There is however, a way of releasing the involuntary restrictions of sensory-motor amnesia: it is somatic learning. If one focuses one’s awareness on an unconscious, forgotten area of the soma, one can begin to perceive a minimal sensation that is just sufficient to direct a minimal movement, and this, in turn, gives new sensory feedback of the area which, again, gives a new clarity of movement, etc. Somatic learning begins by focusing awareness on the unknown.
This sensory feedback associates with adjacent sensory neurons, further clarifying the synergy that is possible with the associated motor neurons. This makes the next motor effort inclusive of a wider range of associated voluntary neurons, thus broadening and enhancing the motor action and, thereby, further enhancing the sensory feedback. This back-and-forth motor procedure gradually ‘’wedges’’ the amnesic area back into the range of volitional control: the unknown becomes known and forgotten becomes relearned.
Somatic learning is evoked by the teaching methods of Moshe Feldenkrais, but it is of central concern in the method of Elsa Gindler, F. Mathias Alexander, Gerda Alexander,Thomas Hanna and a host of contemporary practitioners. The techniques of somatic education are applicable to any form of sensory-motor amnesia, including motor paralysis.
Somatic learning could be a response to amnesia, or it could just as well be an activity that is practiced all one’s life, so as to avoid the habituating effects of stress. In whichever case, it is a learning that expands the human soma’s range of action as well as perception. As a consequence, the more that is learned in this manner, the greater will be the range of voluntary consciousness for the constant task of adaption with the environment.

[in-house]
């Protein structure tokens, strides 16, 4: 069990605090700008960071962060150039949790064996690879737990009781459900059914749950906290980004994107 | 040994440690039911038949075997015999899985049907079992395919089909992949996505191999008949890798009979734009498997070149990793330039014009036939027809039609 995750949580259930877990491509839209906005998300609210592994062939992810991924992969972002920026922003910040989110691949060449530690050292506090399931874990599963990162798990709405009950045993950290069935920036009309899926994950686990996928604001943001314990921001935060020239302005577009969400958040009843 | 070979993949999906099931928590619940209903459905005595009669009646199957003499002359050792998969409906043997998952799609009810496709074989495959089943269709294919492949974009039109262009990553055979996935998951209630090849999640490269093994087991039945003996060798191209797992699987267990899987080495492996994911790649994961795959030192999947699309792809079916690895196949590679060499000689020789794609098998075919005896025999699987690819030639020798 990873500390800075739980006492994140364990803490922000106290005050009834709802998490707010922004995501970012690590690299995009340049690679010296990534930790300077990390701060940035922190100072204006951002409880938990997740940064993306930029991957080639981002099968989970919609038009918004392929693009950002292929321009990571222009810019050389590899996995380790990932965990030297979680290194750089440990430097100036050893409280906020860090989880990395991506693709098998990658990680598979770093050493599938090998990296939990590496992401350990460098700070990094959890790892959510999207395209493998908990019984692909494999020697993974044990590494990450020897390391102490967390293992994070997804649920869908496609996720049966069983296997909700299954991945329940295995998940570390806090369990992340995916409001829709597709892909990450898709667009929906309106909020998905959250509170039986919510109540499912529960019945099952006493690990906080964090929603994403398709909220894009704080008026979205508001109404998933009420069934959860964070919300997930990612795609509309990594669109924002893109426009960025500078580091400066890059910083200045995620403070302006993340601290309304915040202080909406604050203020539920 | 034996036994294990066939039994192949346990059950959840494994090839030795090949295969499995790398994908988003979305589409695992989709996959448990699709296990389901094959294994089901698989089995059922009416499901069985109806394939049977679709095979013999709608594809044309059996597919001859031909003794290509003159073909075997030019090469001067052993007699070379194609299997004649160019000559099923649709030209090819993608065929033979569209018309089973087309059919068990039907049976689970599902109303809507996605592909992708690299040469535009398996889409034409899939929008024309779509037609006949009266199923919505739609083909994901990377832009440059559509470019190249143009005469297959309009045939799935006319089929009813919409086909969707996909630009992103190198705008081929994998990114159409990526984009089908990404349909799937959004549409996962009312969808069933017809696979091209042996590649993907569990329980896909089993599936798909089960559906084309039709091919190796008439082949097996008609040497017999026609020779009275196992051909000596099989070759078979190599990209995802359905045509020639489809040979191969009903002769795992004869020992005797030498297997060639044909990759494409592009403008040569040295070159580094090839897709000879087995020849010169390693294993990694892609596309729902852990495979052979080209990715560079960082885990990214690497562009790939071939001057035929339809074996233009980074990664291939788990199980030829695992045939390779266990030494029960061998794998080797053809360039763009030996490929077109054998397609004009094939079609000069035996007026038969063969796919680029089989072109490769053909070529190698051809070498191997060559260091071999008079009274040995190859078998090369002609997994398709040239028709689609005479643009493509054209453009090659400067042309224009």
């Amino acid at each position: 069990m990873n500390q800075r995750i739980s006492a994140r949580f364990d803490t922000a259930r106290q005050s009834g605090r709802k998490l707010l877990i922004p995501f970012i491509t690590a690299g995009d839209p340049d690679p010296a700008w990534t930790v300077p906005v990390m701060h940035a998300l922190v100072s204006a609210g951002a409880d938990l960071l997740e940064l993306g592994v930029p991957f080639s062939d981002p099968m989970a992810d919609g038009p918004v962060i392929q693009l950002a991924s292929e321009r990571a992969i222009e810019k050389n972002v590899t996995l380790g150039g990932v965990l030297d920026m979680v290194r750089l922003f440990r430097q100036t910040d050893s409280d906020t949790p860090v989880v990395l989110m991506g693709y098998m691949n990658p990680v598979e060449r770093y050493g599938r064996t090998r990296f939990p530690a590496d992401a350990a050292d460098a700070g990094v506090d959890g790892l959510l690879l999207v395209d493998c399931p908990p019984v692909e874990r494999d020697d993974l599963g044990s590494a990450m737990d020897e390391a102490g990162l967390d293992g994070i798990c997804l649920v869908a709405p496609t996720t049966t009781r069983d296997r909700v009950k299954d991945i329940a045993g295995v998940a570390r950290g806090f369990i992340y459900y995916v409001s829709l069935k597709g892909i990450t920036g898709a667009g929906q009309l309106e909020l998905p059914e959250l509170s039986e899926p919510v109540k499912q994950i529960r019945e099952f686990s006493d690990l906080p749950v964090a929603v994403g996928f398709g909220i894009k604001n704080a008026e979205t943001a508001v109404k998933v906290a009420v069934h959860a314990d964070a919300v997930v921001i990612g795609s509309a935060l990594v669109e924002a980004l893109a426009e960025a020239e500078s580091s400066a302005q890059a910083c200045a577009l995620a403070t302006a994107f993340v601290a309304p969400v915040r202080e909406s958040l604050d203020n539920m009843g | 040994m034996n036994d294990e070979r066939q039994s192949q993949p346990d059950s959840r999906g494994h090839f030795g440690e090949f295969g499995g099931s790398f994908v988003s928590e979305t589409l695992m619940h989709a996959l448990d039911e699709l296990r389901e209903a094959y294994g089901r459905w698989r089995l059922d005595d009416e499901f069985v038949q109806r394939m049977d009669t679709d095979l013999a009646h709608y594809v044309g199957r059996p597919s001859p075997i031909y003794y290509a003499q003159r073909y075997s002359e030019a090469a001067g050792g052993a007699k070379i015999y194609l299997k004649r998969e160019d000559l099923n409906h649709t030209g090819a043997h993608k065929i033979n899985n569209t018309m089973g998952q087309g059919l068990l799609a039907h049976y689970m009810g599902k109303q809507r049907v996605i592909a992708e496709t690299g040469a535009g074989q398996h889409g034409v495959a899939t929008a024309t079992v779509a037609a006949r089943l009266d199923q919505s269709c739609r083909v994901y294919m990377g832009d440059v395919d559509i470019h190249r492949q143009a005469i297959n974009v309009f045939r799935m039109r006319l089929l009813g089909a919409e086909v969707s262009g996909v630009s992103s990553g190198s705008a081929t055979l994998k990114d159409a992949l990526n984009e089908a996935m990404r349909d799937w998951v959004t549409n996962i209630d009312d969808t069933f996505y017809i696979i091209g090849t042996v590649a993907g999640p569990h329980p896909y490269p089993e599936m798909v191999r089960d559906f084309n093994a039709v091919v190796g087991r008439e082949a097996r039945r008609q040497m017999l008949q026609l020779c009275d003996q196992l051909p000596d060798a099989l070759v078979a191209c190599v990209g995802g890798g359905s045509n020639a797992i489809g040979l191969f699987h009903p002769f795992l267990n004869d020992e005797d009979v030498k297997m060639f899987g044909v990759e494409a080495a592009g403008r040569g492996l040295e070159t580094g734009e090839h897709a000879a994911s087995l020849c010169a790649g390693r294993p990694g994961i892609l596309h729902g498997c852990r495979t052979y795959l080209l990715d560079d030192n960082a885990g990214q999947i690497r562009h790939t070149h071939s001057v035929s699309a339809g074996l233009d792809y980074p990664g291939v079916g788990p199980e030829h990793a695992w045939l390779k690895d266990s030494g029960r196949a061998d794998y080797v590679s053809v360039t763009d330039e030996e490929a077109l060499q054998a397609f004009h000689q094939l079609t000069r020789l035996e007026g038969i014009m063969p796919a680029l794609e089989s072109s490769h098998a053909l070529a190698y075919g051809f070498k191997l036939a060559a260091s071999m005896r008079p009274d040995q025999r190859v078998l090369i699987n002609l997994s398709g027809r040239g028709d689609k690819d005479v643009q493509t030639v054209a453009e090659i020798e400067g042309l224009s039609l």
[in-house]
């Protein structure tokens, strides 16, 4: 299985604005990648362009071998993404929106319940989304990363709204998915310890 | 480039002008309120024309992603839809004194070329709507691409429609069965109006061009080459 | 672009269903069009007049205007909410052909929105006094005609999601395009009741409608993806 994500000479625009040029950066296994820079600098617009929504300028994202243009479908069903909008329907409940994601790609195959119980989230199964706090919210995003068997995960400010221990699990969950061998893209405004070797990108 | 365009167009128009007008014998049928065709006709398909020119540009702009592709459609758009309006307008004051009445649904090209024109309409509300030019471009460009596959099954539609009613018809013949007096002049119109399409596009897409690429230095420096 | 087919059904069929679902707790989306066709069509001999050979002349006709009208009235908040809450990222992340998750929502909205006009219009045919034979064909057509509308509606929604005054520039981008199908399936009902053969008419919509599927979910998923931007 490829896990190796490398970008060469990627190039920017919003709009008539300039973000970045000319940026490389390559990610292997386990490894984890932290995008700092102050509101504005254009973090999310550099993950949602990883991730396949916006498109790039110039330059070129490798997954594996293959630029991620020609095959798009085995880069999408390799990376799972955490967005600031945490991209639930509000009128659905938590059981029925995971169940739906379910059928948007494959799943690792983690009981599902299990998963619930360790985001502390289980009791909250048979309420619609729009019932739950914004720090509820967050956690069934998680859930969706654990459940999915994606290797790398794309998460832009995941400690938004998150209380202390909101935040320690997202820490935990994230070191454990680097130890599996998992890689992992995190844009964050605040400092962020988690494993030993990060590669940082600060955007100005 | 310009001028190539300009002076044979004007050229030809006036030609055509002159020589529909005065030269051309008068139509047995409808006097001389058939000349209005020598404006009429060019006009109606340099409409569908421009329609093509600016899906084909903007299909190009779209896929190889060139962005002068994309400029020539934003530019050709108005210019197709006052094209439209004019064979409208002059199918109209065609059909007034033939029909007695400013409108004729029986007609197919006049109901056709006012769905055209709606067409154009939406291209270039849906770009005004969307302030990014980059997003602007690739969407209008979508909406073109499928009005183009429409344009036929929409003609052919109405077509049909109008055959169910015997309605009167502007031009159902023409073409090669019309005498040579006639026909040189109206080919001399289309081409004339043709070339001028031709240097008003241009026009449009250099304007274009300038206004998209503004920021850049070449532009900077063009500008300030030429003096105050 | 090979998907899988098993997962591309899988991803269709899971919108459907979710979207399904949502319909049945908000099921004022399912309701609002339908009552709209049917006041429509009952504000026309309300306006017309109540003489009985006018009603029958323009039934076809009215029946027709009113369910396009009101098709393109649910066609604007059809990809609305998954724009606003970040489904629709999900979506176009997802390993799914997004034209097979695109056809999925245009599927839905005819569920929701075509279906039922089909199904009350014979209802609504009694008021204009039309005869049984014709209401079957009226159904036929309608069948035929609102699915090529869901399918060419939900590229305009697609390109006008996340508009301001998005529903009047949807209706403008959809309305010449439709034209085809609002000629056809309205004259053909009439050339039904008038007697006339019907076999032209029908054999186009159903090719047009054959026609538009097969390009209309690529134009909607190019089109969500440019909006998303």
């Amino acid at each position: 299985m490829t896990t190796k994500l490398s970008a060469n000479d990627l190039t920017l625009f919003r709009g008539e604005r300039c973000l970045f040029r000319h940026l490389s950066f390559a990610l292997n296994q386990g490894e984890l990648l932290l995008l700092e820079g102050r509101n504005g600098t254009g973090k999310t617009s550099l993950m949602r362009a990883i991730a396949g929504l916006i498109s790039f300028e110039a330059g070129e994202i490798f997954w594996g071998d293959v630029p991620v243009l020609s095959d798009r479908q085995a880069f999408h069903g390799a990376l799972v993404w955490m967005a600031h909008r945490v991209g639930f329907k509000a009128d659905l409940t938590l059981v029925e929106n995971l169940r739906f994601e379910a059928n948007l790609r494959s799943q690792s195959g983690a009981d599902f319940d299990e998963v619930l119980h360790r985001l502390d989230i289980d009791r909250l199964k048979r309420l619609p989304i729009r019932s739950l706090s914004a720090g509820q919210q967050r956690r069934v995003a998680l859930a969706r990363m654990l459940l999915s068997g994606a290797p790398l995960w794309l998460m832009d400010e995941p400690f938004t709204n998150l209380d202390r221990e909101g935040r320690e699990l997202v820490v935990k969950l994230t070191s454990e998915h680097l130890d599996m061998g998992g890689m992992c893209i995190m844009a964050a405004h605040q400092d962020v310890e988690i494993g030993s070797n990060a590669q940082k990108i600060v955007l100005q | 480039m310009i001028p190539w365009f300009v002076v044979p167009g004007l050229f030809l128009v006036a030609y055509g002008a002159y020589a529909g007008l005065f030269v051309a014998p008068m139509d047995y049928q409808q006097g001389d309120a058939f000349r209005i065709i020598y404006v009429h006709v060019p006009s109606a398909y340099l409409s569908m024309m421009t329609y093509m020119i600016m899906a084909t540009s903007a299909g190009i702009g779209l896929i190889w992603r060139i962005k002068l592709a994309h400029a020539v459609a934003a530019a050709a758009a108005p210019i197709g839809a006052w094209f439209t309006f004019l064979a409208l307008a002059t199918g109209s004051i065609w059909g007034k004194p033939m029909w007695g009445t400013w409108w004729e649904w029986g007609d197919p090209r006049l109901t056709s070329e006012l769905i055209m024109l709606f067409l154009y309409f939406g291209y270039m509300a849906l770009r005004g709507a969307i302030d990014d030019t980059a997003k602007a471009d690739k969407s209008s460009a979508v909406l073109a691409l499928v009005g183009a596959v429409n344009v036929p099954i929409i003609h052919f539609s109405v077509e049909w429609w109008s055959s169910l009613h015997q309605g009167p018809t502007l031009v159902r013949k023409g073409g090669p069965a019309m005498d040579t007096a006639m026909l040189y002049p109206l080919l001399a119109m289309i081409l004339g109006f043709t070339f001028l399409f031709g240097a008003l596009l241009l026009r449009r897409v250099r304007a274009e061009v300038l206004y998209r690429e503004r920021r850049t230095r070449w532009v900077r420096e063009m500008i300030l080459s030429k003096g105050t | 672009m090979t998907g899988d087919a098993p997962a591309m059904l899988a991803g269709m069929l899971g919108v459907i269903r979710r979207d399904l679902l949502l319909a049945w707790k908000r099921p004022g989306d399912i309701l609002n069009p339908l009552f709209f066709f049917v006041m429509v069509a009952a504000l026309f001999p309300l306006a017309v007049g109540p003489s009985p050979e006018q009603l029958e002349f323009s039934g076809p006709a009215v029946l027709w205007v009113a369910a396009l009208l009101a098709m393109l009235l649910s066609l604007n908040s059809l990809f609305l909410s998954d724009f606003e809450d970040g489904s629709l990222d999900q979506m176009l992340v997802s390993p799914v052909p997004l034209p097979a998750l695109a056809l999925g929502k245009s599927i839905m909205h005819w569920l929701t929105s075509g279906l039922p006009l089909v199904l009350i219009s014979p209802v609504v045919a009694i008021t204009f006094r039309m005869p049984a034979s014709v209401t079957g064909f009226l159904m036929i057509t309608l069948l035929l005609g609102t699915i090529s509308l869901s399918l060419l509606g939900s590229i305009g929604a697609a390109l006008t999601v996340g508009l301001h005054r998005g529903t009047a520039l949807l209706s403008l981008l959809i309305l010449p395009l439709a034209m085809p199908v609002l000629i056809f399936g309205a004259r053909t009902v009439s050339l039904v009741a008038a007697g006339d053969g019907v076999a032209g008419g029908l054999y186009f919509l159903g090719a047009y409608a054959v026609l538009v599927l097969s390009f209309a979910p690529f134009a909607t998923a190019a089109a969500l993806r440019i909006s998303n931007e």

A soma that is maximally free is a soma that has achieved a maximal degree of voluntary control and a minimal degree of involuntary conditioning. This state of autonomy is an optimal state of individuation, i.e., one having a highly differentiated repertoire of response possibilities to environmental stimuli.
The state of somatic freedom is, in many senses, the optimal human state. Looked at from a third-person, bodily viewpoint, somatic freedom is a state of maximal efficiency and minimal entropy. Looked at from a first-person, somatic viewpoint, somatic freedom is what I would term, a ‘’fair’’ state – the ancient English word fair, meaning a temporal progress that is unblemished and without distortions or the befoulment or inhibition.
The Fair State of the human soma is a state of optimal synergy, wherein any international action evokes the spontaneous coordination of the entire somatic process, without any unconscious, involuntary inhibition. This can also be expressed from the third-person viewpoint which would view the Fair State of the soma as a condition of optimal mental and physical health.
In summary, AEQ method is study of the soma, which is not only first-person perception of the living body but is its first-person regulation. The soma is a unity of sensorymotor functions, some of which are conscious, volitional functions that have been learned and others which are unlearned.
Aleš Ernst, teacher of AEQ method 5. level